Touchstones, Repetition, your Brain, your Heart and your Tummy!
Since August 2020, I have been teaching several online courses centered around the intersection of Improv and Acting. Over the last year, I have had the pleasure of instructing global performers who are both actors and improvisers and often time both. I have learned so much from them as a teacher and as a performer. I think improv is often seen as just comedy and not as acting. The online community has embraced unscripted drama through improv and I couldn't be more excited about that.
I LOVE comedy! Truly, I do. And for American Improvisers, that is what we are taught. Find the game, deliver the pun, edit fast. We're taught relationships and forms as well but most of those are grounded in comedy. Now that I've had the opportunity to jump into the dramatic playground of improv and acting further, I feel like I have found my niche.
Dramatic improv can be a scary concept. It's foundation is vulnerability. In real life, I struggle to be vulnerable and open up but on stage (or on screen) this is where I thrive. Recently, someone asked me why and I didn't have an answer. So here goes, for me dramatic improv, acting and vulnerability come down to getting out of my head. Shutting the thinking and analytical part of my brain down and allowing the emotional and imaginative part of my brain to take over.
Now, I was a theater major who barely passed biology at University so I am probably the last one to try to explain all the logistics of the brain. But I found some tools and methods that help me to heighten to the right side of the brain to allow me to tap into it deeper in performances and scenes.
(image source healthline)
The first is listening with your heart and your tummy, which I have referenced before in a previous blog; https://www.dingledrama.com/post/getting-vulnerable-in-your-performance. It's a quote from the US Actor, Vincent D'Onofrio. When you listen with more than just your ears and focus on how the words are making your feel in your gut and how your scene partners facial expressions and vocal tones are registering in your heart, you'll being to respond truthfully instead of formulating words and phrases to give back to your partner. You'll open yourself up and allow your partner in creating stronger dynamics and performances. You'll tap into your intuition, non verbal cues, and start visualizing your feelings.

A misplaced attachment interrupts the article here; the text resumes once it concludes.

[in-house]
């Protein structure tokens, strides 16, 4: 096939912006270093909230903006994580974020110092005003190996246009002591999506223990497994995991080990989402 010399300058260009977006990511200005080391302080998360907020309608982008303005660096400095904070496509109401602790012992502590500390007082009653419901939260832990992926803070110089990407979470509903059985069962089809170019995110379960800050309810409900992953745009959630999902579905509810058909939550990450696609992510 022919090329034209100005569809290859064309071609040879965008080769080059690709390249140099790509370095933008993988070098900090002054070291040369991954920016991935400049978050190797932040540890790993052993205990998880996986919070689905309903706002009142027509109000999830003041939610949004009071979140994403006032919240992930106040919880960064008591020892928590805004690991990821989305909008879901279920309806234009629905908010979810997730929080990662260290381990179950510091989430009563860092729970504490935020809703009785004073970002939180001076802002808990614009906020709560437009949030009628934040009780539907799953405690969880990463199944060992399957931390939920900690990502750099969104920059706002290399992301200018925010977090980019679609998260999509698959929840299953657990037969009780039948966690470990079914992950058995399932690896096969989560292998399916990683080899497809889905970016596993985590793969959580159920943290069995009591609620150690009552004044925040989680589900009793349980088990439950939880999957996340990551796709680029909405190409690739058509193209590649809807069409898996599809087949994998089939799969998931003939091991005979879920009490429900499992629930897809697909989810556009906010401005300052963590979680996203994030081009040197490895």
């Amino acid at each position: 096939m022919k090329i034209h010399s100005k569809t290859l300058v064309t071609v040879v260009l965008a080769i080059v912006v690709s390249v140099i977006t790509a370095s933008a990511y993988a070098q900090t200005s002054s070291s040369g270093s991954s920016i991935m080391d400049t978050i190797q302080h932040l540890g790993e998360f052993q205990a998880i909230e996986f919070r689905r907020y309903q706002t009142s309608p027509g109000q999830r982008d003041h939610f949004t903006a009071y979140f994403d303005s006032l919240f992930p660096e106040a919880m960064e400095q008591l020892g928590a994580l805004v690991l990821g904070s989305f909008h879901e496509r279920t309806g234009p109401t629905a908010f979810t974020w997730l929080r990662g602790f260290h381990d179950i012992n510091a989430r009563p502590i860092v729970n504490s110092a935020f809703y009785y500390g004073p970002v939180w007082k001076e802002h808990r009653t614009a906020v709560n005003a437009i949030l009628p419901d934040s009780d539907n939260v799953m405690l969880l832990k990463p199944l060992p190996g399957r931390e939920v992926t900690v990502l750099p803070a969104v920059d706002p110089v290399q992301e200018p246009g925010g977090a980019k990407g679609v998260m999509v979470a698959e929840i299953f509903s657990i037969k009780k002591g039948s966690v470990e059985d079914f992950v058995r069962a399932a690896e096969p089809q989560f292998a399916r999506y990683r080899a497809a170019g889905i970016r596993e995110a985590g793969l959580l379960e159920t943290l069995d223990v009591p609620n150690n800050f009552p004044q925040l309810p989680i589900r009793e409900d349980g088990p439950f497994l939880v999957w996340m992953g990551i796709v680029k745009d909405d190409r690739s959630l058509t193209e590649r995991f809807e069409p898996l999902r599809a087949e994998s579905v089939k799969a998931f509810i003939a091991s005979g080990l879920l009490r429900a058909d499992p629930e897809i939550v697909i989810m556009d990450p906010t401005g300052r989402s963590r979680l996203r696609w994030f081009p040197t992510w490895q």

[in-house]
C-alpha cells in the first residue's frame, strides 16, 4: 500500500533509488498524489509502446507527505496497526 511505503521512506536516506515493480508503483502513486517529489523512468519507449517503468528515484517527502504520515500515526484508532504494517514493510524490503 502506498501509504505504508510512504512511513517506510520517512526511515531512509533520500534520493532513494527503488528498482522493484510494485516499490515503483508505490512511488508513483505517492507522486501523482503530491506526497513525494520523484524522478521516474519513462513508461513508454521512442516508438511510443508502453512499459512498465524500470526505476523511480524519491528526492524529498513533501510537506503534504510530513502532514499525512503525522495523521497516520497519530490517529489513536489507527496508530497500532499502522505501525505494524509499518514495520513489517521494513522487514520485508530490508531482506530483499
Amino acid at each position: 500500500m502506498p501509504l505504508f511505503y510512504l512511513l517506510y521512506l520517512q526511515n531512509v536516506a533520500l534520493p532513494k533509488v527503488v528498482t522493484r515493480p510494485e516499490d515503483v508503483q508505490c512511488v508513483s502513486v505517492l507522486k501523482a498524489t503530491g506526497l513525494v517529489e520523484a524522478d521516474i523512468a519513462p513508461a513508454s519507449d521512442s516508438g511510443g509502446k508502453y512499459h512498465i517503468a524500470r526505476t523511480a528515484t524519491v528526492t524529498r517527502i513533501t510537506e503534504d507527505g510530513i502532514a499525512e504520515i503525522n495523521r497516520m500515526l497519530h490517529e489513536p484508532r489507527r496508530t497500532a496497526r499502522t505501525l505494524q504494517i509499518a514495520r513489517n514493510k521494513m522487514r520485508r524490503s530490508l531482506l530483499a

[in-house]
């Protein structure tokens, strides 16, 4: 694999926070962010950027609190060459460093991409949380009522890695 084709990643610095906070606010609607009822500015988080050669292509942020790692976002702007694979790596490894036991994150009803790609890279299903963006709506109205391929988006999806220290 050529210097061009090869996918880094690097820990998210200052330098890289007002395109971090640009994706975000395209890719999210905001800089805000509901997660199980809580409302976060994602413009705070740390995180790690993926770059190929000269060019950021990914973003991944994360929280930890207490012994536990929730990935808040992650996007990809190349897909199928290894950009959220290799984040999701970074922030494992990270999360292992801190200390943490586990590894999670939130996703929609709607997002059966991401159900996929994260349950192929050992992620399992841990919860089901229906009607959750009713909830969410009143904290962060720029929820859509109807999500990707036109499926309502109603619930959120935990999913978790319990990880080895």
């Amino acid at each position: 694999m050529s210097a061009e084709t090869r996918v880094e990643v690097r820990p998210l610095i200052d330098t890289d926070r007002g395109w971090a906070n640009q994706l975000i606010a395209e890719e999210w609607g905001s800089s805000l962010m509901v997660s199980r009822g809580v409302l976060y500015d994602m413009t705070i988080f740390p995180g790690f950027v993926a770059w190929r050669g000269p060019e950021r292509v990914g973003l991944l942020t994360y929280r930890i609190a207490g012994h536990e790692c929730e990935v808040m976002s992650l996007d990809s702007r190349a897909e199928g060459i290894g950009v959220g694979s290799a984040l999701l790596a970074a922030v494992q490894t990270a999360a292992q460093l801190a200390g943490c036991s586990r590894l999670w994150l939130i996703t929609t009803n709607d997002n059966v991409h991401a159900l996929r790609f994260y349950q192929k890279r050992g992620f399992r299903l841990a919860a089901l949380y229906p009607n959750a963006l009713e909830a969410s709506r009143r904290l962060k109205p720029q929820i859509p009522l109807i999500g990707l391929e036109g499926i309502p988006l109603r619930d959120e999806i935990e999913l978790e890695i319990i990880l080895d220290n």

The second is repetition. Through repetition, actors and improvisers learn to observe and respond truthfully. Many theatrical trained actors, spend time studying the Sanford Meisner and his technique grounded in repetition. The Meisner technique is a great tool for improvisers as well. It–sharpens your observational skills and takes you out of your head and into your body. This is where you can allow your emotional responses to run free and ultimately, free up your acting so it is truthful, emotional and responsive. Otherwise, it may sound and feel planned out and disconnected. I love repetition because I am not a good listener. I have to focus on the words, the face, the tone so when my partner repeats things back to me, I am able to fully process and respond on so many levels. I often use repetition for my actors in scripted monologues. The words we chose to repeat dictate what is important in that scene, to those characters and how they feel.
The final tool I have focuses on are touchstones. The dictionary has several meanings for a touchstone but I'm drawn to this one: a fundamental or quintessential part of something. And that something is you. Find the things in your world that tie you to emotions and characters to enhance your performance. In improv and acting, touchstones can be actual items that you own that you can touch or visualize to spark an emotion or memories. Once you have that touchstone, you can go back to it over and over in your scene to enlarge and extend your responses. Other touchstones can be words and phrases or a physical action. Spend time with your touchstone, then step away from it for a bit. Once you find yourself needing to reset or dig back into that emotion, go back to your touchstone. Repeat that phrase, do the action or hold the item. Take a moment to let your touchstone reinvigorate you and affect you, then continue your performance. Find a rhythm and a flow that will allow you continue to emote and feel.
How do you do these things? Take classes that allow you to explore these avenues. Find play partners you trust and explore together. Tape your scenes and watch them back like pro athletes and their game tapes. Don't be afraid to look ugly or feel foolish. It is in those moments that you are most truthful and your work will be the most compelling and fulfilling for yourself and your audience.